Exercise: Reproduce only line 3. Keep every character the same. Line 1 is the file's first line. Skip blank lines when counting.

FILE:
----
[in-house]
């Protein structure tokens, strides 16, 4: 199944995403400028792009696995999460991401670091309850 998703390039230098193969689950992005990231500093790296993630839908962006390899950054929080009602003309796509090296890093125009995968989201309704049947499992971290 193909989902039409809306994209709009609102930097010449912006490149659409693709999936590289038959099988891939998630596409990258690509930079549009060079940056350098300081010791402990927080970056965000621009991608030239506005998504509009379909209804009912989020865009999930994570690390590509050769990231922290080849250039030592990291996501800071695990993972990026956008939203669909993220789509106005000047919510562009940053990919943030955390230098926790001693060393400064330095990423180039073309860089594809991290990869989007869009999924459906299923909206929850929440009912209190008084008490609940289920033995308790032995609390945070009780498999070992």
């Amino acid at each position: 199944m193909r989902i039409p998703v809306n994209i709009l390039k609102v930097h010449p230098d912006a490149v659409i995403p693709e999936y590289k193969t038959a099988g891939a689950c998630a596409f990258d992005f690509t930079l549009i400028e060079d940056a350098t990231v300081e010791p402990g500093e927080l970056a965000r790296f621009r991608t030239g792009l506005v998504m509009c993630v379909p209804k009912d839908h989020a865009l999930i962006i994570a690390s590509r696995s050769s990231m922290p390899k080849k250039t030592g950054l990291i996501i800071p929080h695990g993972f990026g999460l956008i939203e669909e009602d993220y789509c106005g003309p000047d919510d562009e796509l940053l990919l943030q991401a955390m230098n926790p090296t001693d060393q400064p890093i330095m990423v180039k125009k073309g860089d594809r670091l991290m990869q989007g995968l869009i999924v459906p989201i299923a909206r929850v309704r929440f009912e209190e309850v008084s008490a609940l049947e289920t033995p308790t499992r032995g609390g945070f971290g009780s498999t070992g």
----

């Amino acid at each position: 199944m193909r989902i039409p998703v809306n994209i709009l390039k609102v930097h010449p230098d912006a490149v659409i995403p693709e999936y590289k193969t038959a099988g891939a689950c998630a596409f990258d992005f690509t930079l549009i400028e060079d940056a350098t990231v300081e010791p402990g500093e927080l970056a965000r790296f621009r991608t030239g792009l506005v998504m509009c993630v379909p209804k009912d839908h989020a865009l999930i962006i994570a690390s590509r696995s050769s990231m922290p390899k080849k250039t030592g950054l990291i996501i800071p929080h695990g993972f990026g999460l956008i939203e669909e009602d993220y789509c106005g003309p000047d919510d562009e796509l940053l990919l943030q991401a955390m230098n926790p090296t001693d060393q400064p890093i330095m990423v180039k125009k073309g860089d594809r670091l991290m990869q989007g995968l869009i999924v459906p989201i299923a909206r929850v309704r929440f009912e209190e309850v008084s008490a609940l049947e289920t033995p308790t499992r032995g609390g945070f971290g009780s498999t070992g």